Few industries have bigger branding issues than the oil industry with fracking.
Not least of those issues: The word itself, which is short for hydraulic fracturing and near in sound to a four-letter word that's taboo on the radio. Activists have long exploited that connection — the Natural Resources Defense Council’s page on drilling is headlined "Don’t get fracked!" — and industry PR types have advised against using the term at all.
Pennsylvania has been a particularly hot battleground. Drilling has exploded, and so has opposition to the oil and gas wells popping up all over the state — and the pollution and truck traffic they create.
In the heat of election season, an industry group there has introduced an ad that touts fracking’s contribution to jobs and lower energy costs — and which, in its punch-line, makes an effort to reclaim the word.
"Fracking’s a good word," says a middle-aged man collecting his mail. "Fracking’s a good word," says a woman on her front porch. "Fracking rocks," says a teenage girl on an elliptical machine.
The ad started running in late September, commissioned by the Marcellus Shale Coalition, the beginning of a larger campaign called “Rock solid for PA."
"Some people will try to use that word in a negative connotation," says the group's president, David Spigelmyer. "All we’re trying to do is shine a light on the fact that there’s a lot of good that comes out of that technology. That’s all."
David Masur has noticed the ads. He's director of PennEnvironment, a non-profit that opposes fracking. "It’s been highly entertaining," he says.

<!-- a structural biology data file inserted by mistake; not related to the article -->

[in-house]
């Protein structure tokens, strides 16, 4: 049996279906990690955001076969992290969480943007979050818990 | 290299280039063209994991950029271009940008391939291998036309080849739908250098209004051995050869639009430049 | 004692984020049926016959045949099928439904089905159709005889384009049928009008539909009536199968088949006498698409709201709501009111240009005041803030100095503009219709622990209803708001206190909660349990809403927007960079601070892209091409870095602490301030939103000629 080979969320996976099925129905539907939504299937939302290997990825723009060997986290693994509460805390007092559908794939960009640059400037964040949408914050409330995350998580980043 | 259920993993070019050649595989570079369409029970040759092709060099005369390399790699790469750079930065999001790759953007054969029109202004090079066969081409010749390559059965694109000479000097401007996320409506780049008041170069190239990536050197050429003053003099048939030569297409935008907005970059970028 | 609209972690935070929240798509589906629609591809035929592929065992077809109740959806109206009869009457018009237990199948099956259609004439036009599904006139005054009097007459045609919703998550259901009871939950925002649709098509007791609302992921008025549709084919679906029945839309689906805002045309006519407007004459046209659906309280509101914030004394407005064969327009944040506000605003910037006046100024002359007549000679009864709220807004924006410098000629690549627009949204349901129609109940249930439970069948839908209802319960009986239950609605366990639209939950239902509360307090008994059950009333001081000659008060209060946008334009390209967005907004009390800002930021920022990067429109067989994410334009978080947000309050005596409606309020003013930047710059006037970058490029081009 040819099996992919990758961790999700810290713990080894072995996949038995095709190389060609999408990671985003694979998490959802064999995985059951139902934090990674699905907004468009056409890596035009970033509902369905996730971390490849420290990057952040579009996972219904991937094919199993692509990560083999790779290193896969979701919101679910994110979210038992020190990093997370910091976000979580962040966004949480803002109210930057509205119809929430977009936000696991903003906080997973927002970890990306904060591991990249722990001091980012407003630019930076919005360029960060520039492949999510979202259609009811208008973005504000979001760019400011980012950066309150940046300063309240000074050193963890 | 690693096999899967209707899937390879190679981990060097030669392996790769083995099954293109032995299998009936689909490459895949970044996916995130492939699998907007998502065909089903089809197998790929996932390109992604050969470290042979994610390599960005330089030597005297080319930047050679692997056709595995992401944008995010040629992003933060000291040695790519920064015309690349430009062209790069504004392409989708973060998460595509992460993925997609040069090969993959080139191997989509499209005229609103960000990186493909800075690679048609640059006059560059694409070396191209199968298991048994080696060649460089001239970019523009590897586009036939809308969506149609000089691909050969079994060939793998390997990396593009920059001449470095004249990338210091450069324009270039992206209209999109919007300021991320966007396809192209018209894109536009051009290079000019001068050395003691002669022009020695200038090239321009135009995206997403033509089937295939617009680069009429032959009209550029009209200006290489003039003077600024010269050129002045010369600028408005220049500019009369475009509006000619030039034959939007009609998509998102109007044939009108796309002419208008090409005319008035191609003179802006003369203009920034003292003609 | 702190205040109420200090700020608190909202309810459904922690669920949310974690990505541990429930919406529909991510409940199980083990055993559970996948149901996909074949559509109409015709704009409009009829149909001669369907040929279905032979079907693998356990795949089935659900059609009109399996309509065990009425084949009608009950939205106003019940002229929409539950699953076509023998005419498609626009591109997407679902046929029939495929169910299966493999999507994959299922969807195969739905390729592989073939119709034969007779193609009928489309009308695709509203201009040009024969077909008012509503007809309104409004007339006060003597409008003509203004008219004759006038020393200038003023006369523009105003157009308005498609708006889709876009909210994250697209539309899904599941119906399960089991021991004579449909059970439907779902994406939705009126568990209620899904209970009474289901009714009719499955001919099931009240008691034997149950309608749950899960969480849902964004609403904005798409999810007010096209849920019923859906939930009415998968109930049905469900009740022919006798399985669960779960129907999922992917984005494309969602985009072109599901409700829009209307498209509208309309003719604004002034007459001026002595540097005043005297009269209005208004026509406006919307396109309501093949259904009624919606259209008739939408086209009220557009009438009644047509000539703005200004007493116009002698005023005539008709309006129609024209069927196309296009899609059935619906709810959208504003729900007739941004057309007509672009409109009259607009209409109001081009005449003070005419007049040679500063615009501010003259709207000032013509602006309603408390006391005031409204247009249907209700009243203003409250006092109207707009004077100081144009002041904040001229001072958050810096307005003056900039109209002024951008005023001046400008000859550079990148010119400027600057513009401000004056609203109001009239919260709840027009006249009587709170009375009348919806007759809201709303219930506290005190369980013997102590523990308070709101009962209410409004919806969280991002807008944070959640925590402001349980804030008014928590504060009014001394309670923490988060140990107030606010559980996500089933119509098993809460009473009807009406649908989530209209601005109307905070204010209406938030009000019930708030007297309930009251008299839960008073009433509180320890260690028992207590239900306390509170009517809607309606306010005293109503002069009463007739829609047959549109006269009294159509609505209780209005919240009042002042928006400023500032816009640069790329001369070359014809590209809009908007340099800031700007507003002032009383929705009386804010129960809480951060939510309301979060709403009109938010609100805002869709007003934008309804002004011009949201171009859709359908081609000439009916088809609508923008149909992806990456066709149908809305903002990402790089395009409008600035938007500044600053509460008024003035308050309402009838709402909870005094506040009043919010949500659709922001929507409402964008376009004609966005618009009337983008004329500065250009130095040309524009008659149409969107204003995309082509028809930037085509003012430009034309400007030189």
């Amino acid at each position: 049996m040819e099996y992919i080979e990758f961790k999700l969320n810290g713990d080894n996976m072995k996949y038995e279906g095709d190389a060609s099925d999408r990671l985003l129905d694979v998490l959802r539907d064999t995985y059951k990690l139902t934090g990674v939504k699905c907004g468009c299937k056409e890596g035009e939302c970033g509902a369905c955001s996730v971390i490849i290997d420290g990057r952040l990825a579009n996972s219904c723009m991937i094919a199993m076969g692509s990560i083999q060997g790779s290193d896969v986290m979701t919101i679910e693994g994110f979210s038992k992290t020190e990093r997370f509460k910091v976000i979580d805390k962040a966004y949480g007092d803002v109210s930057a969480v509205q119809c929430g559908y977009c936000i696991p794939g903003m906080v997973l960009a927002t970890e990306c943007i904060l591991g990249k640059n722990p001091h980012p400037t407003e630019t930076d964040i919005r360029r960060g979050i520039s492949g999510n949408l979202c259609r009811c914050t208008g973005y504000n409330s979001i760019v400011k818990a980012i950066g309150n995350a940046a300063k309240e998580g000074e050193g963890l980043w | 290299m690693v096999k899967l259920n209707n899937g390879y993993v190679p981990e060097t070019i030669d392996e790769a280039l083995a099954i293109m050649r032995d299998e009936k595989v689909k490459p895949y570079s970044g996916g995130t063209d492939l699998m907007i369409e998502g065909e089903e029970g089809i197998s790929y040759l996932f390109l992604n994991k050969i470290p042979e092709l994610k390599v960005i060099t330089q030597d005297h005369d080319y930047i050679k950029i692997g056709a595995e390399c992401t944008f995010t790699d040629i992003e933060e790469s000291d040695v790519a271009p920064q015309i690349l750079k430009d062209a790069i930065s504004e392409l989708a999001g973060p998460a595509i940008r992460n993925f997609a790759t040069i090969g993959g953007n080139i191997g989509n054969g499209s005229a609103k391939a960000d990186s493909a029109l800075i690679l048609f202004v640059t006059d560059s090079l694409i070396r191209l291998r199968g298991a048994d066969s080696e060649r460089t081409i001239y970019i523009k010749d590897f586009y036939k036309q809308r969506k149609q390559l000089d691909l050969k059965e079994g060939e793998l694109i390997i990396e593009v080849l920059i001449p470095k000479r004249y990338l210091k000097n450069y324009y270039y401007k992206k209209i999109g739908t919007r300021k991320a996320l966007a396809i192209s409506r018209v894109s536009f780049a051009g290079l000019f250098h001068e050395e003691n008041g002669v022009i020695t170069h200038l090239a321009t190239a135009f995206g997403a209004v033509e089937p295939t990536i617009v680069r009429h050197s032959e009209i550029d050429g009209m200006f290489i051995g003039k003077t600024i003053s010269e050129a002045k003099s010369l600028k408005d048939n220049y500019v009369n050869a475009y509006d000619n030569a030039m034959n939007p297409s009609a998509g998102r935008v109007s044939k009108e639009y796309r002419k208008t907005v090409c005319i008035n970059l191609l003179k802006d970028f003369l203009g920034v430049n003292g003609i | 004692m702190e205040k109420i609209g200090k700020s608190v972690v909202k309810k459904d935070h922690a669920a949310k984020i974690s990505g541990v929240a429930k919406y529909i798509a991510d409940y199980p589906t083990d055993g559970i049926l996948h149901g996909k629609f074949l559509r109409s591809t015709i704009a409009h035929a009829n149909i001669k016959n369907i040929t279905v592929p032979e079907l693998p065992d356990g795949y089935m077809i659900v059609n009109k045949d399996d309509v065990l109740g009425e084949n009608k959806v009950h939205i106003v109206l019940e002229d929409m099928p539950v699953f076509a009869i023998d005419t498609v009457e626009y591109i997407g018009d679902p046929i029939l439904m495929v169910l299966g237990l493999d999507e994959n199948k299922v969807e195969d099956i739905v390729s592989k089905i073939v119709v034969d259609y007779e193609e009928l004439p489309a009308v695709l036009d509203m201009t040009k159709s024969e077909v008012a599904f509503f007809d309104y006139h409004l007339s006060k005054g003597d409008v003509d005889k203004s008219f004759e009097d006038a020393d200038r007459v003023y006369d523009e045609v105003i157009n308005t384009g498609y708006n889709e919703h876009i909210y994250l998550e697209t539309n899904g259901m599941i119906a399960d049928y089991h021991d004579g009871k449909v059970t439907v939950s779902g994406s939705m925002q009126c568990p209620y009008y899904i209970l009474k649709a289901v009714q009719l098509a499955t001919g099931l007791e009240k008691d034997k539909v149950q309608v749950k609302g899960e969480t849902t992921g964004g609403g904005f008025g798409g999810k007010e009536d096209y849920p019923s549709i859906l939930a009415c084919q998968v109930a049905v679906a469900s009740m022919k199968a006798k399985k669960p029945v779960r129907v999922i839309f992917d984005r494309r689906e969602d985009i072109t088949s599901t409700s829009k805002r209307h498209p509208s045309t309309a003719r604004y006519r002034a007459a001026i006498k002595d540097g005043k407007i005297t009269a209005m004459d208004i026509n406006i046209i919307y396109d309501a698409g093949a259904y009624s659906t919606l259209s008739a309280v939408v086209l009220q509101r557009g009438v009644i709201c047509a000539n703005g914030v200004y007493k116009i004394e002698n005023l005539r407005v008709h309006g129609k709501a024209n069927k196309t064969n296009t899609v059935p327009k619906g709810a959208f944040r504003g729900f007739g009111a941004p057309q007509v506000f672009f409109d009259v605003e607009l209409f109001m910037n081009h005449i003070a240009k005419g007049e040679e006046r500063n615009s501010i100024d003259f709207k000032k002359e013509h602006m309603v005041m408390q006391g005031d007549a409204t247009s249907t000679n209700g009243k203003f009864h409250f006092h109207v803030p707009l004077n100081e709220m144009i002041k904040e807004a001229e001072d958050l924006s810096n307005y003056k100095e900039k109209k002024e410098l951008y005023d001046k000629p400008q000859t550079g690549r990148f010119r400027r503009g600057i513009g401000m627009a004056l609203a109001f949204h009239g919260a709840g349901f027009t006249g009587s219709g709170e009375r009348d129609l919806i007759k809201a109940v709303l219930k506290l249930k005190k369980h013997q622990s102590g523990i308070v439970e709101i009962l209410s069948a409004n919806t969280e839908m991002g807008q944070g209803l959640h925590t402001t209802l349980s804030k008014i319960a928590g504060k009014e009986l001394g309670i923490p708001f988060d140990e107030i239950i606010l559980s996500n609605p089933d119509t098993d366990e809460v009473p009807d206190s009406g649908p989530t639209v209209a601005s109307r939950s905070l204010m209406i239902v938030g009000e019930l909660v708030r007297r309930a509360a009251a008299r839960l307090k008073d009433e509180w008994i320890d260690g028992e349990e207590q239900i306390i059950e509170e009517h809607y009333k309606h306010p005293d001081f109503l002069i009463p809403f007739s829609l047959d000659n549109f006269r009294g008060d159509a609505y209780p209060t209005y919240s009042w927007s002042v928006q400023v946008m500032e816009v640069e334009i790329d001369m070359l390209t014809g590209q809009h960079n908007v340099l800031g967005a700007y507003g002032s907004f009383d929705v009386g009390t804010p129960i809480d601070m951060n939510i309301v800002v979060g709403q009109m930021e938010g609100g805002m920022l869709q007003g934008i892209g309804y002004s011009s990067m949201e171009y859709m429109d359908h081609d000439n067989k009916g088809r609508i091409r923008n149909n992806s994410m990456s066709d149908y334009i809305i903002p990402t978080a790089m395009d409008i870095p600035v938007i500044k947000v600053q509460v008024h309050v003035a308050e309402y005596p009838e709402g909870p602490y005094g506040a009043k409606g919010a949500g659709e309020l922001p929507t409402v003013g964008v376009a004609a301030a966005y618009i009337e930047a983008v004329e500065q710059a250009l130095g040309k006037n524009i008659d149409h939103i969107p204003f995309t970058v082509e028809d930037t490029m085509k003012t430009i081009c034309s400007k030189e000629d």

He thinks it means he and his allies are winning in the court of public opinion. "There’s something funny," he says, "when companies like Exxon Mobil and Shell and Halliburton and BP are saying, ‘Man, we’re just getting creamed by the local non-profit group.’"
But maybe it could work? It did for Obamacare.
"Obamacare is very interesting," says Tim Calkins, author of “Defending Your Brand” and a marketing professor at Northwestern University. "It did start out as an attack on the program, and now supporters use it just the same as everybody else. In a way, it’s actually very smart."
However, Obamacare had a charismatic, witty spokesman who could get on TV, for free, whenever he wanted.
Without that, says Calkins, "it's going to take a lot of money, if you're going to get in front of people and get them to re-think a word," he says. "Especially when you've got a word that has such deep-set associations around it."
He gives the industry credit for trying. "I don't know if this initiative is going to work," he says, "but at least they're looking at it, and taking action, and they've certainly got to do that."
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